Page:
1

When I receive a request from a web spammer, such as a GET /wp-login.php, I am thinking of replying with an error (404) and closing the HTTP connection immediately with this header:

Connection: close

Is that sensible? It seems to me that this way I am not unlikely to save a connection for a real user...

  • 1
    The thing is, spammers can come from almost any IP address at any time and issuing error 404 based on a record of old IP addresses you may have collected might hurt you because if later, authorized users end up with an IP address you have blocked, then you'll have frustrated users. If possible, change wp-login.php to another filename for wordpress login and if it still works, then you're golden. This is because hackers usually run software that scans the same set of files at random times – Mike Oct 27 '15 at 21:32
  • I don't use wordpress so the login page does not exist on my website (so the 404 happens already). I did not mention blocking any IP address. What I'm wondering about is the Connection: close on such requests. – Alexis Wilke Oct 27 '15 at 21:44
  • I get a ton of this stuff and actually track and catalog these things and have for 8 years. It is a harmless request and actually helps that it 404s. Unless you get a ton of this stuff, I would not go too far out of my way on this because the list of request profiles will never really end. One of the best things you can to is to use ModSecurity and take the worry off your mind. – closetnoc Oct 27 '15 at 23:43
  • @closetnoc, well... about 100 in 5 months for just "wp-login", if you look at the logs, similar things happen all day long... it surely decreases our CPU resources to let these go to the application. So yes, something somewhat similar to ModSecurity to block those early will help us a lot. – Alexis Wilke Oct 27 '15 at 23:58
  • I can get thousands or 10's of thousands in any given day... but I bait them too. Silly wabbit!! Resources are not such a big deal, but running a site, I would want to block them too. I started tracking them 8+ years ago because I was getting p1$$3d too. In fact, I call it the pr*ck list. ;-) There are other tools, but I suspect that ModSecurity is the best and most mature. I am surprised that people do not use these tools more. I can also use my firewall's HTTP filters, but not everyone has that option available. I am thinking of using ModSecurity to replace my trap application soon. – closetnoc Oct 28 '15 at 0:44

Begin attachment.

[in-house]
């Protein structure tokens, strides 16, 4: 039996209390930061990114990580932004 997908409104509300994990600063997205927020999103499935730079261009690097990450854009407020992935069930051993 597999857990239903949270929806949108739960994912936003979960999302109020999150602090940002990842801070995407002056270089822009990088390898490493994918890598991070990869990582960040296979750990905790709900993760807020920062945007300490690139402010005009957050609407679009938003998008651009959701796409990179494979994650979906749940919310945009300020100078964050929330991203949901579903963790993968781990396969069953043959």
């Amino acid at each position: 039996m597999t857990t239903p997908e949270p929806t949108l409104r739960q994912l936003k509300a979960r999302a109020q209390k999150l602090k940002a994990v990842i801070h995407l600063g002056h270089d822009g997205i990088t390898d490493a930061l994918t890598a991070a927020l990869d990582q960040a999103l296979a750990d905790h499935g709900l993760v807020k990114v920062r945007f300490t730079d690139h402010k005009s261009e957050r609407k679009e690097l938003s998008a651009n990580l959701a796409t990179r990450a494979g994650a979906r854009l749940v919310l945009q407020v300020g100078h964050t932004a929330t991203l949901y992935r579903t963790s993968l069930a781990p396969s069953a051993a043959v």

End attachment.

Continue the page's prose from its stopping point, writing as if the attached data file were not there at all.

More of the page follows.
2

I'd recommend:

connection: close

on pages that don't list any other resources that are stored on your server for best performance.

If you can setup a 404 error page without loading any images or special assets, then connection: close is good.

If you need resources to completely load the error page, then connection: close isn't as good since the connection will be closed and another one will be made to load the assets. The closing and opening of a connection increases the time for all resources to be loaded.

This kind of page works with connection: close since no other server resources are required for the page to completely load:

<html>
<head>
<title>Not found</title>
</head>
<body>
Document is not found
</body>
</html>

This one uses resources from the local server, so I wouldn't recommend connection: close on it.

<html>
<head>
<title>Not found</title>
</head>
<body>
<img src="http://www.your-url.com/notfound.jpg">
Document is not found
</body>
</html>
  • Ah! Yes, good point about the necessity of additional resources. In this case I use the former type of reply, absolutely no additional resources. For regular users I have more in the errors such as the favicon.ico. – Alexis Wilke Oct 27 '15 at 23:53
0

You could just change the default WP admin URL

Your Answer

By clicking “Post Your Answer”, you agree to our terms of service, privacy policy and cookie policy

Not the answer you're looking for? Browse other questions tagged or ask your own question.